Written in a naturalistic style with plain, unadorned language, and peppered with mild epithets and profanity, B. Traven’s novel The Death Ship is part picaresque novel, part character study, and part proletarian lament. The story is told from the perspective of an ordinary person, a particular and unique representative of the faceless sea of humanity. The story proceeds from one apparently random incident to the next, and then to an inevitable conclusion.
The Death Ship, a symbol for the voyage toward oblivion that every living thing must make, is an important introduction to the themes and fatalistic tone that prevail in the bulk of Traven’s other long fiction. The Death Ship, Traven’s first published novel, is a work of imagination in the literary tradition of earlier sea-story adventures written by writers such as Herman Melville and Joseph Conrad (in the novel, Traven alludes to Conrad, who had died in 1924). The novel is likewise based on the author’s own real-life experiences. He had earned his passage from a Europe in political, social, and economic upheaval to postrevolutionary Mexico, where he would live the rest of his life. Though the conclusion of The Death Ship seems to tell of the end of character Gerard Gales, he lives to appear again in two of Traven’s subsequent novels: Der Wobbly (1926; The Cotton-Pickers, 1956) and Die Brücke im Dschungel (1929; The Bridge in the Jungle, 1938).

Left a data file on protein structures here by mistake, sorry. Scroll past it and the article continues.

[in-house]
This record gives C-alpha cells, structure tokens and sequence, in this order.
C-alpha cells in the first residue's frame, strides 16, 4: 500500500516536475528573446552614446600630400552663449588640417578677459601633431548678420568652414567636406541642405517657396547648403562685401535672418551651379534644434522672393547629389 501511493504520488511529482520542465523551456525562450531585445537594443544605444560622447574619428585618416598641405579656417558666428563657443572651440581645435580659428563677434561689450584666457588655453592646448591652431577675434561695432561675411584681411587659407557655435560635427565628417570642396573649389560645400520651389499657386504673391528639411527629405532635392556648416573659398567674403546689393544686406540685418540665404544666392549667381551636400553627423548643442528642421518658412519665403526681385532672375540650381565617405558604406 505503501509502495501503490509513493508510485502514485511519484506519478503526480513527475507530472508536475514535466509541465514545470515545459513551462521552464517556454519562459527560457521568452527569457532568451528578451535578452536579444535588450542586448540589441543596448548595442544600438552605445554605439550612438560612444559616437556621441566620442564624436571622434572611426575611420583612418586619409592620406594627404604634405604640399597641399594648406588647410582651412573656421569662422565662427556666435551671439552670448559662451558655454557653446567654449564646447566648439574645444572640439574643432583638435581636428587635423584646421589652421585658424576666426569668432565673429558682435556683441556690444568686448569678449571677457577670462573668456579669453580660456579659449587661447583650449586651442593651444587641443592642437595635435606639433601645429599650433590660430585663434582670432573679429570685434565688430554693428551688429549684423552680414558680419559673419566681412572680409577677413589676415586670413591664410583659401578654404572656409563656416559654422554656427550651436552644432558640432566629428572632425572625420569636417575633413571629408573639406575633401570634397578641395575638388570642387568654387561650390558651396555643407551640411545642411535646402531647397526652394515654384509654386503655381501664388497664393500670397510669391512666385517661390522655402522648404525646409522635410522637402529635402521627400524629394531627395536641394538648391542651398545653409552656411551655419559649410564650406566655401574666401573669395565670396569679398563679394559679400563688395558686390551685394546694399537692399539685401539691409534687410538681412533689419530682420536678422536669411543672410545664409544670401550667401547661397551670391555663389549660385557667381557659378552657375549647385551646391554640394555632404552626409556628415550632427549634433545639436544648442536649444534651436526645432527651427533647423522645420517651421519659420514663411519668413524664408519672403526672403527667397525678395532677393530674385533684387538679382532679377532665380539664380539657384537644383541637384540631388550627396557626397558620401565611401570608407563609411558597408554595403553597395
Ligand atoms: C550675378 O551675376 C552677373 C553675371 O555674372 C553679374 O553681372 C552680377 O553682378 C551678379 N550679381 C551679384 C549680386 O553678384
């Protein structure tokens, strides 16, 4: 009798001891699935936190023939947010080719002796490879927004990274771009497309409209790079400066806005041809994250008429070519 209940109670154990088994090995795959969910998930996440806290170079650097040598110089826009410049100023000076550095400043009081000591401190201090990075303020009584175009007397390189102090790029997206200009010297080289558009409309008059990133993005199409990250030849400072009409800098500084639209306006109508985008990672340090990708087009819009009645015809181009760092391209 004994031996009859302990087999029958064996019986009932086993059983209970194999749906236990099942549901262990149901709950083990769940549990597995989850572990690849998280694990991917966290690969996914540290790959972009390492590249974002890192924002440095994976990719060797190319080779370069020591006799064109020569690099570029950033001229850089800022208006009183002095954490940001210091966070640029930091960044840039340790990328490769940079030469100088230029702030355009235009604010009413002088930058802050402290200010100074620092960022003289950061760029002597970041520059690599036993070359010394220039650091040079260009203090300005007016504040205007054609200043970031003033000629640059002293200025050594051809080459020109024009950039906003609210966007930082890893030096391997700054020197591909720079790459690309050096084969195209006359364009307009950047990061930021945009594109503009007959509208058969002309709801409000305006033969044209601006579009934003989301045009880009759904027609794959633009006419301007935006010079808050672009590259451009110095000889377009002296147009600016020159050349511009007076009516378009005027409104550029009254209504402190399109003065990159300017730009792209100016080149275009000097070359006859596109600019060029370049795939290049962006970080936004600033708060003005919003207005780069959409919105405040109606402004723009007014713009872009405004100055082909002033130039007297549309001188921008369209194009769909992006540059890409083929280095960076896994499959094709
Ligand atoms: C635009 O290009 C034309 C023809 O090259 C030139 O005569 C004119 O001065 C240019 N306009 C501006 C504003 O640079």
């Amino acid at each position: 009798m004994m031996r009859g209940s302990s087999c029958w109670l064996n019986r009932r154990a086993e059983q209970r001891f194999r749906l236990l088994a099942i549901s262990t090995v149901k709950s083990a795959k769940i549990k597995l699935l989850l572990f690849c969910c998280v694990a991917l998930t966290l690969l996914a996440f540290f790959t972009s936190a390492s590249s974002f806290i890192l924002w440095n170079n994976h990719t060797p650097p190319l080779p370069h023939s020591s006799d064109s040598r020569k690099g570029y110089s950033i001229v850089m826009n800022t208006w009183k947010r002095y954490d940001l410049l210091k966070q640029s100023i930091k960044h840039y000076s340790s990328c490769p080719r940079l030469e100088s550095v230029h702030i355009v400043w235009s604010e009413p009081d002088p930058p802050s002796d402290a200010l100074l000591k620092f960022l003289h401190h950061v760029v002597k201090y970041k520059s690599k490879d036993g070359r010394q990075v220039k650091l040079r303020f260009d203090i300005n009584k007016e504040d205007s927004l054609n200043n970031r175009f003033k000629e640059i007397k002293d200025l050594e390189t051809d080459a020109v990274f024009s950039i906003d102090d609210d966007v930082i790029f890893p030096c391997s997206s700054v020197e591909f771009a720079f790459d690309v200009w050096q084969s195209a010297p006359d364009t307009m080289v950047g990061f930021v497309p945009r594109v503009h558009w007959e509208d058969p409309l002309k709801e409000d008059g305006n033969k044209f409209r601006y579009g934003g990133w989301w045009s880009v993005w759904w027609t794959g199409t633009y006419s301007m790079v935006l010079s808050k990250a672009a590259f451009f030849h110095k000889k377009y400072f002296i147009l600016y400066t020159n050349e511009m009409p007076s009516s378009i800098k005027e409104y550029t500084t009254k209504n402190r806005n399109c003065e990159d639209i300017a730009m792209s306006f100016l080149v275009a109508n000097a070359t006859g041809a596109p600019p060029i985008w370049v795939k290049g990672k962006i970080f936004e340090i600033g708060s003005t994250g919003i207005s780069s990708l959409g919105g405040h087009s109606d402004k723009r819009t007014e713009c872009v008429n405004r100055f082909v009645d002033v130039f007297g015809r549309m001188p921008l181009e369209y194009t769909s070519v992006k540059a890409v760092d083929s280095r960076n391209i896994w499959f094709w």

A central issue of the novel is the matter of identity. National governments—in Traven’s time or now—define a person upon the strength of his or her documentation, even, one could say, upon the thickness of his or her wallet. Without proper credentials (certificates, passports, visas, written records) or without money to bribe officials, a person does not exist and therefore has no rights; also, without a solid past supported by papers, a person has no future. This is an entirely appropriate subject for Traven, because the question of his own mysterious...
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